Boosting Medical Physics

First 13 students earn joint ICTP-University of Trieste Master's in Medical Physics
Boosting Medical Physics

Thirteen students from 11 developing countries were the first to receive a Master's in Medical Physics (MMP) degree through a joint ICTP-University of Trieste programme that began two years ago. A ceremony honoring their achievements was held on Friday 11 December in the ICTP Budinich Lecture Hall. Photos from the ceremony are available here.

The two-year MMP programme, which is supported by the International Atomic Energy Agency (IAEA) and the World Academy of Sciences (TWAS), addresses a dire shortage of medical physicists in the developing world. It is designed to provide graduates of physics or related fields (mainly from developing countries) with postgraduate theoretical and clinical training so that they may be recognized as clinical medical physicists in their home countries. Typically, medical physicists work in hospitals providing services for medical imaging, nuclear medicine and radiotherapy.

The clinical training aspect of the MMP--where the students gain year-long, hands-on experience in participating hospitals--was particularly appreciated by the graduates. "The most important point for me is that it has one full year of training," says MMP graduate Hossein Aslian from Iran, adding, "I already had a master but it was purely theoretical, so the best chance to shift from theoretical to practice was to participate in ICTP's programme."

List _MMP_Grads

Babatunde Isiaka, an MMP graduate from Nigeria, concurs. "With the ICTP programme, you can go directly into clinical training without any problem. This is different from the situation in many countries, because when you finish your master you need to look for places to do clinical training, which is somewhat difficult to get," he says.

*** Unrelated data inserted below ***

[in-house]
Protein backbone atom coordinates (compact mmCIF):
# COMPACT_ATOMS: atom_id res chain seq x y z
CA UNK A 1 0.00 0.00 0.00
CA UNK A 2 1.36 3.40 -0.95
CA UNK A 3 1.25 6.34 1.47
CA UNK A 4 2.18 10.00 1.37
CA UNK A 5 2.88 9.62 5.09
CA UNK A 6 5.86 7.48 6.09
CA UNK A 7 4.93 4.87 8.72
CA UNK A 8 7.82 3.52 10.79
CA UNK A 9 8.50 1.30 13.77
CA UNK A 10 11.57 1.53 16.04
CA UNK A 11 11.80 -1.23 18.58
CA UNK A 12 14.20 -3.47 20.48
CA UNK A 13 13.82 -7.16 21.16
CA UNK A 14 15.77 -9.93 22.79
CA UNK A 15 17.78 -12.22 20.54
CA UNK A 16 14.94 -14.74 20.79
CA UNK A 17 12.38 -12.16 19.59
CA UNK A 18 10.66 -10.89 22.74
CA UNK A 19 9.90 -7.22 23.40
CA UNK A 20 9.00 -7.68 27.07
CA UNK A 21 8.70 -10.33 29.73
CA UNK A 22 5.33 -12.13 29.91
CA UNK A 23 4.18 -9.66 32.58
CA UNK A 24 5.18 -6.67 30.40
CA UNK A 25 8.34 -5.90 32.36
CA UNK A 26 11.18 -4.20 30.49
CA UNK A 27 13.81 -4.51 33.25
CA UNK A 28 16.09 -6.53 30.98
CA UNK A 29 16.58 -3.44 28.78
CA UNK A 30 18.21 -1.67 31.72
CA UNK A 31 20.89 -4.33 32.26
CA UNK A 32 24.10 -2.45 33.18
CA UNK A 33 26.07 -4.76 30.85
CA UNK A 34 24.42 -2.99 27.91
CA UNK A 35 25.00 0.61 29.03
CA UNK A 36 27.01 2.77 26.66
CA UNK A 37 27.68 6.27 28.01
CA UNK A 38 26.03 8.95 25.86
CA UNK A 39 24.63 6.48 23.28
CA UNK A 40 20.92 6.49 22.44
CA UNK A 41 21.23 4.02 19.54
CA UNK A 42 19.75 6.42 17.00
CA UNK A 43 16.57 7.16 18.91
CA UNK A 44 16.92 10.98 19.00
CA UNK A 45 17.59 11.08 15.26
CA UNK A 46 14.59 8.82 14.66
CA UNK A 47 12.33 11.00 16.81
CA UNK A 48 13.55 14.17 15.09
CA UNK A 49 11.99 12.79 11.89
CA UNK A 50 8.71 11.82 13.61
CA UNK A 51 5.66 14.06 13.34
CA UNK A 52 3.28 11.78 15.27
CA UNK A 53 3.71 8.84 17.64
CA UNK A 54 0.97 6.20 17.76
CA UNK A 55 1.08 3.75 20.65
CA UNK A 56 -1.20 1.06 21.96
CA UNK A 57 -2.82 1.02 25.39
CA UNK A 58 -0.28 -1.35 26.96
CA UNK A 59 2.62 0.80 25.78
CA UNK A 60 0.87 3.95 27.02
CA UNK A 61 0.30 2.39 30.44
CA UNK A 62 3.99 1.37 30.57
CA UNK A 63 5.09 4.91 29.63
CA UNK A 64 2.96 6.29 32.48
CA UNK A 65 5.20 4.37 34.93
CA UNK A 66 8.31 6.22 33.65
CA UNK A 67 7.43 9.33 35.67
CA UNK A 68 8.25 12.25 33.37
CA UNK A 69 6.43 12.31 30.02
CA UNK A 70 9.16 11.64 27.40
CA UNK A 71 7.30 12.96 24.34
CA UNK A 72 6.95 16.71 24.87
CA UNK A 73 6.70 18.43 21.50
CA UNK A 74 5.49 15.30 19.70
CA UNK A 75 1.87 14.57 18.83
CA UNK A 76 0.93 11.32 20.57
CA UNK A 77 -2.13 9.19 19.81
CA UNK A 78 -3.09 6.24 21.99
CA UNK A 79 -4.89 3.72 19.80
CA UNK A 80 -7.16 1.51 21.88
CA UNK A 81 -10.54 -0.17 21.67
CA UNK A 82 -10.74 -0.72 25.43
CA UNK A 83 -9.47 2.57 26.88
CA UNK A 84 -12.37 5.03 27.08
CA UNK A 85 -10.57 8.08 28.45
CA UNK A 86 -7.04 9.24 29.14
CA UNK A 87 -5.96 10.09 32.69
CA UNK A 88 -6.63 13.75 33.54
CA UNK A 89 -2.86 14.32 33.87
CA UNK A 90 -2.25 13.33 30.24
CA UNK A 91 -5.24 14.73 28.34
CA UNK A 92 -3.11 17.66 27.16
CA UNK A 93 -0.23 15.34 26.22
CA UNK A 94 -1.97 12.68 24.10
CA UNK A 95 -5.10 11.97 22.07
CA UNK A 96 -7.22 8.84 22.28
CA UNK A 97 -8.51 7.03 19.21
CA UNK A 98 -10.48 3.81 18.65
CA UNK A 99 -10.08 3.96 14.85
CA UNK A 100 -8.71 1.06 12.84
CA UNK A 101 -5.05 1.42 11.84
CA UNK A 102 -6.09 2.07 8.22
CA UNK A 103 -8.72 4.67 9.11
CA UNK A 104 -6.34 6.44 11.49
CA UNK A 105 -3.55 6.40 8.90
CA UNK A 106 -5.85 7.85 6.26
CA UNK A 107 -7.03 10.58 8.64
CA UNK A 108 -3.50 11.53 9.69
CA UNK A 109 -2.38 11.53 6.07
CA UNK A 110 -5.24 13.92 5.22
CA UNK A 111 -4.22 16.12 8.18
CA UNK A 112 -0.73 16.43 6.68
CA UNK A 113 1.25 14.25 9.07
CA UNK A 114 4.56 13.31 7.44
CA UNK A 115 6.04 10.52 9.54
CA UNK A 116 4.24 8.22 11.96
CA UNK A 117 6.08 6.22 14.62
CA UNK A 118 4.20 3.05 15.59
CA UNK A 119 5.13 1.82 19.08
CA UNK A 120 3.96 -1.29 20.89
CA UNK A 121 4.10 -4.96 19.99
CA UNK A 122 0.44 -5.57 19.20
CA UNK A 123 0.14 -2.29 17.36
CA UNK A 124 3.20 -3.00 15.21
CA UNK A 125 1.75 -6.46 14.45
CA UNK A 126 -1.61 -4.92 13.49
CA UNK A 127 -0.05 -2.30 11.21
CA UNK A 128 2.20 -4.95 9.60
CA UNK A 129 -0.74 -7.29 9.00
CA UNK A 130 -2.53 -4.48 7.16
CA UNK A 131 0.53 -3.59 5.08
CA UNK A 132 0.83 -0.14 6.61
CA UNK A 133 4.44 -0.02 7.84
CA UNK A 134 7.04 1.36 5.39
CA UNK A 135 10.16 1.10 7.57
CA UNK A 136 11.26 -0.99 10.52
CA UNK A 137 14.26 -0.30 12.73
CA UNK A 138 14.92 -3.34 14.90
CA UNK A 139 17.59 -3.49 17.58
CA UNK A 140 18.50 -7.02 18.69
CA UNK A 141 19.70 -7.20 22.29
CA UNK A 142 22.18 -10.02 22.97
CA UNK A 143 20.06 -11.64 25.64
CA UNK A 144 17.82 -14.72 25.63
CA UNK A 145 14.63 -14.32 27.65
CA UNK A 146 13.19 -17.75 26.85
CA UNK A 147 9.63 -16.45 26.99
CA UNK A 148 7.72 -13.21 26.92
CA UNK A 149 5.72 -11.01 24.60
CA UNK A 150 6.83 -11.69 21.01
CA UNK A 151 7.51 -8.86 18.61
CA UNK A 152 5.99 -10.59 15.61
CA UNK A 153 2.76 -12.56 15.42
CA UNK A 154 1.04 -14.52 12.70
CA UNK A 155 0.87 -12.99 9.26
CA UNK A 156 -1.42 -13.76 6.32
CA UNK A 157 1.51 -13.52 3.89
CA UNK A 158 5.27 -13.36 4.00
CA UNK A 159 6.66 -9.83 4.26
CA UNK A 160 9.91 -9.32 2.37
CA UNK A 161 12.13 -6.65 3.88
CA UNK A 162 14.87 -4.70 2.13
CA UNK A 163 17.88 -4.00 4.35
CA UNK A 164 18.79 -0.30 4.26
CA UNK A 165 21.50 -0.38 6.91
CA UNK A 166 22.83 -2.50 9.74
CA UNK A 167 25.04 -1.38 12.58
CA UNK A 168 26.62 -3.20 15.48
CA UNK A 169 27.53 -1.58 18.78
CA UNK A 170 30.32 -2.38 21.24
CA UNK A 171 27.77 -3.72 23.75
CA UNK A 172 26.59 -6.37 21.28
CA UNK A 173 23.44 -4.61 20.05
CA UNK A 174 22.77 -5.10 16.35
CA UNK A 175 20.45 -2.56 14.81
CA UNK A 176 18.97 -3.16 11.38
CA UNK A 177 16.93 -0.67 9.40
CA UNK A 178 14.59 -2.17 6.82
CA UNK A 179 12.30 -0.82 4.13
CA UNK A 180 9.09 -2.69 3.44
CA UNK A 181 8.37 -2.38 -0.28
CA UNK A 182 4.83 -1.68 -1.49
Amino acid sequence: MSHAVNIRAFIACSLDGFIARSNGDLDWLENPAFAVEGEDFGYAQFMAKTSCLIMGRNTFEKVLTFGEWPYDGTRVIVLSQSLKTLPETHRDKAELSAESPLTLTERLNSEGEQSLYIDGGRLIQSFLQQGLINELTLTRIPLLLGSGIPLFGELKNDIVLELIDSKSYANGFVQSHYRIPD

Many of the graduates come from countries where medical physicists are scarce. MMP graduate Tinanirina Rasoarimalala will become only the third such specialist in her home country of Madagascar.

During the graduation ceremony, four graduates were cited for their high-level achievement in the programme and were awarded the Medical Physics Prize; they are:

  • Hossein Aslian (Iran)
  • Kirk Douglas Najera Castillo (Guatemala)
  • William Vladimir Ona (Ecuador)
  • Melisa Nurkovic (Montenegro)

Congratulating the new graduates, University of Trieste Rector Maurizio Fermeglia highlighted two key aspects of the MMP program: its multidisciplinary nature and its stress on collaboration. "Humanity's big problems are multidisciplinary in nature, for example climate change or food shortages," he says, adding ,"You are an example of how basic science can solve problems."

ICTP scientist Luciano Bertocchi, who has coordinated the Centre's medical physics activities for years and was the driving force behind the creation of the MMP, included in his opening remarks at the ceremony a special thanks to the IAEA. "Without the Agency's assistance, the MMP would not be able to continue," he says. He acknowledged the Agency's increased financial support of the MMP, saying it is "A clear indication of the validity of our program." MMP graduate Babatunde Isiaka of Nigeria has seen the IAEA's work first-hand in his country, and says it has made a significant impact. "With the help of the IAEA, especially in helping medical physics to develop, I think in the years to come Nigeria will be great in medical physics," he says.

MMP_HospitalsIsiaka also gives due credit to ICTP for its support of medical physics in developing countries. "If you tell anyone that you have trained at ICTP, with its great reputation for training and its experts, they will not doubt your standard, because it has that reputation," he explains. He advises anyone who wants to study medical physics to study at ICTP, because "This is where the science begins, you need to come and see new developments, new techniques, new research and meet people of different calibers."

Related links:


Publishing Date